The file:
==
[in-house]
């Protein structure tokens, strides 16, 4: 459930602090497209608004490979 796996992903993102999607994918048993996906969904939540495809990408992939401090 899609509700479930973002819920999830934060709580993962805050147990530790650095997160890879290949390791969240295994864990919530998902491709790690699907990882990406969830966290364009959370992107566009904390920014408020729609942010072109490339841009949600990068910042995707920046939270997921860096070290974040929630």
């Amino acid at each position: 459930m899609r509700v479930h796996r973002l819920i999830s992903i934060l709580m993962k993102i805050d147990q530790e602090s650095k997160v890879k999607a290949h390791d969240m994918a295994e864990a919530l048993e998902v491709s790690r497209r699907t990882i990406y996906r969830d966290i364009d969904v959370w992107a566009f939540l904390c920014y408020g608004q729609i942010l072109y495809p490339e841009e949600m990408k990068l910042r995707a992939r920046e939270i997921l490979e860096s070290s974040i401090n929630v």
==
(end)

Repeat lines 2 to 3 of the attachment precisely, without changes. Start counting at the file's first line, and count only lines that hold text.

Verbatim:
């Protein structure tokens, strides 16, 4: 459930602090497209608004490979 796996992903993102999607994918048993996906969904939540495809990408992939401090 899609509700479930973002819920999830934060709580993962805050147990530790650095997160890879290949390791969240295994864990919530998902491709790690699907990882990406969830966290364009959370992107566009904390920014408020729609942010072109490339841009949600990068910042995707920046939270997921860096070290974040929630």
């Amino acid at each position: 459930m899609r509700v479930h796996r973002l819920i999830s992903i934060l709580m993962k993102i805050d147990q530790e602090s650095k997160v890879k999607a290949h390791d969240m994918a295994e864990a919530l048993e998902v491709s790690r497209r699907t990882i990406y996906r969830d966290i364009d969904v959370w992107a566009f939540l904390c920014y408020g608004q729609i942010l072109y495809p490339e841009e949600m990408k990068l910042r995707a992939r920046e939270i997921l490979e860096s070290s974040i401090n929630v």